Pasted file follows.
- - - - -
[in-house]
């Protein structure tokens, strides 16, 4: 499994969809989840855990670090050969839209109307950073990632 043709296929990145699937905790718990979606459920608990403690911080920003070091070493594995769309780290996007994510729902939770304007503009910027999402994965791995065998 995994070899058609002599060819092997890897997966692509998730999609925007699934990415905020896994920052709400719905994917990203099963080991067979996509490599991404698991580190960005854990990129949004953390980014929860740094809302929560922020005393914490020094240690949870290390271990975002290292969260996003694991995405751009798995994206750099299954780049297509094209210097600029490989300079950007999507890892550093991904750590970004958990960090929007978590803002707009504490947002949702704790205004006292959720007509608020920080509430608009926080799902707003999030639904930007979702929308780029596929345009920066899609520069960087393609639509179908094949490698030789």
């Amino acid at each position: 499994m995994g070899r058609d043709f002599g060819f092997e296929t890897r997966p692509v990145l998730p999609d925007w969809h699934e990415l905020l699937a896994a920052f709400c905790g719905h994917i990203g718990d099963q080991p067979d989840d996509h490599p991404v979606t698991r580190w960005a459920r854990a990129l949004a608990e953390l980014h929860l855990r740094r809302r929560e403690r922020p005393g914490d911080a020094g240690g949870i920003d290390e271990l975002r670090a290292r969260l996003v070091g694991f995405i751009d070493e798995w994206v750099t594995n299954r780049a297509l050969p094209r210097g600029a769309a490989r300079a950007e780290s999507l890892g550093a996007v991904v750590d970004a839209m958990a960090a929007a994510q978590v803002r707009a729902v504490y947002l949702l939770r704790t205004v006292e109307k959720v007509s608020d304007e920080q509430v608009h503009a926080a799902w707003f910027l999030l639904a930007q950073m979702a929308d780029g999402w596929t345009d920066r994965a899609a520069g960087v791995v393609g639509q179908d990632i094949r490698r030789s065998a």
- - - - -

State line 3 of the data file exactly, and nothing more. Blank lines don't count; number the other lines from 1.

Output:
């Amino acid at each position: 499994m995994g070899r058609d043709f002599g060819f092997e296929t890897r997966p692509v990145l998730p999609d925007w969809h699934e990415l905020l699937a896994a920052f709400c905790g719905h994917i990203g718990d099963q080991p067979d989840d996509h490599p991404v979606t698991r580190w960005a459920r854990a990129l949004a608990e953390l980014h929860l855990r740094r809302r929560e403690r922020p005393g914490d911080a020094g240690g949870i920003d290390e271990l975002r670090a290292r969260l996003v070091g694991f995405i751009d070493e798995w994206v750099t594995n299954r780049a297509l050969p094209r210097g600029a769309a490989r300079a950007e780290s999507l890892g550093a996007v991904v750590d970004a839209m958990a960090a929007a994510q978590v803002r707009a729902v504490y947002l949702l939770r704790t205004v006292e109307k959720v007509s608020d304007e920080q509430v608009h503009a926080a799902w707003f910027l999030l639904a930007q950073m979702a929308d780029g999402w596929t345009d920066r994965a899609a520069g960087v791995v393609g639509q179908d990632i094949r490698r030789s065998a």